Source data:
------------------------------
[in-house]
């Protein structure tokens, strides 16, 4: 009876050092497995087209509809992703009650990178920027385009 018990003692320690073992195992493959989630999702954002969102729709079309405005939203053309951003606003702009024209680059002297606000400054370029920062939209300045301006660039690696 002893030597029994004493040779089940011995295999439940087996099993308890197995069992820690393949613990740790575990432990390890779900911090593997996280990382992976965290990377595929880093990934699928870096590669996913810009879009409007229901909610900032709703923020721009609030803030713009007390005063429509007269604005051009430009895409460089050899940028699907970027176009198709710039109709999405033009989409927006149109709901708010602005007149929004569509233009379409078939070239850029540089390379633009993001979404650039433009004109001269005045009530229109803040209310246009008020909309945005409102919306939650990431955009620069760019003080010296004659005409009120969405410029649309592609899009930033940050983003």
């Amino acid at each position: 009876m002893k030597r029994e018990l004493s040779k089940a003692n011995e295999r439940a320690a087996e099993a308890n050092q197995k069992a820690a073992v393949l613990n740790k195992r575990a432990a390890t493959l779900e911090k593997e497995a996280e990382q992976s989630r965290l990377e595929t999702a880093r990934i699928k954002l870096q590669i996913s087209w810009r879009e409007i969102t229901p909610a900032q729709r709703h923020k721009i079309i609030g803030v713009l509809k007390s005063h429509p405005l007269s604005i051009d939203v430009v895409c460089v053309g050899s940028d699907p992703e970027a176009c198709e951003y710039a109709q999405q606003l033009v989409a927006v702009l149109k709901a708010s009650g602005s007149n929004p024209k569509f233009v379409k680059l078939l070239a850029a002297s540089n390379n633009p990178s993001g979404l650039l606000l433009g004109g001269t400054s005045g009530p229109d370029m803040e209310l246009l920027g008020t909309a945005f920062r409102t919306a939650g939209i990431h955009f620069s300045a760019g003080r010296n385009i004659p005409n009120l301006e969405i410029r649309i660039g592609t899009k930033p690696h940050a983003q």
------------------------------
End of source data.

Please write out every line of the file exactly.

[in-house]
């Protein structure tokens, strides 16, 4: 009876050092497995087209509809992703009650990178920027385009 018990003692320690073992195992493959989630999702954002969102729709079309405005939203053309951003606003702009024209680059002297606000400054370029920062939209300045301006660039690696 002893030597029994004493040779089940011995295999439940087996099993308890197995069992820690393949613990740790575990432990390890779900911090593997996280990382992976965290990377595929880093990934699928870096590669996913810009879009409007229901909610900032709703923020721009609030803030713009007390005063429509007269604005051009430009895409460089050899940028699907970027176009198709710039109709999405033009989409927006149109709901708010602005007149929004569509233009379409078939070239850029540089390379633009993001979404650039433009004109001269005045009530229109803040209310246009008020909309945005409102919306939650990431955009620069760019003080010296004659005409009120969405410029649309592609899009930033940050983003």
């Amino acid at each position: 009876m002893k030597r029994e018990l004493s040779k089940a003692n011995e295999r439940a320690a087996e099993a308890n050092q197995k069992a820690a073992v393949l613990n740790k195992r575990a432990a390890t493959l779900e911090k593997e497995a996280e990382q992976s989630r965290l990377e595929t999702a880093r990934i699928k954002l870096q590669i996913s087209w810009r879009e409007i969102t229901p909610a900032q729709r709703h923020k721009i079309i609030g803030v713009l509809k007390s005063h429509p405005l007269s604005i051009d939203v430009v895409c460089v053309g050899s940028d699907p992703e970027a176009c198709e951003y710039a109709q999405q606003l033009v989409a927006v702009l149109k709901a708010s009650g602005s007149n929004p024209k569509f233009v379409k680059l078939l070239a850029a002297s540089n390379n633009p990178s993001g979404l650039l606000l433009g004109g001269t400054s005045g009530p229109d370029m803040e209310l246009l920027g008020t909309a945005f920062r409102t919306a939650g939209i990431h955009f620069s300045a760019g003080r010296n385009i004659p005409n009120l301006e969405i410029r649309i660039g592609t899009k930033p690696h940050a983003q």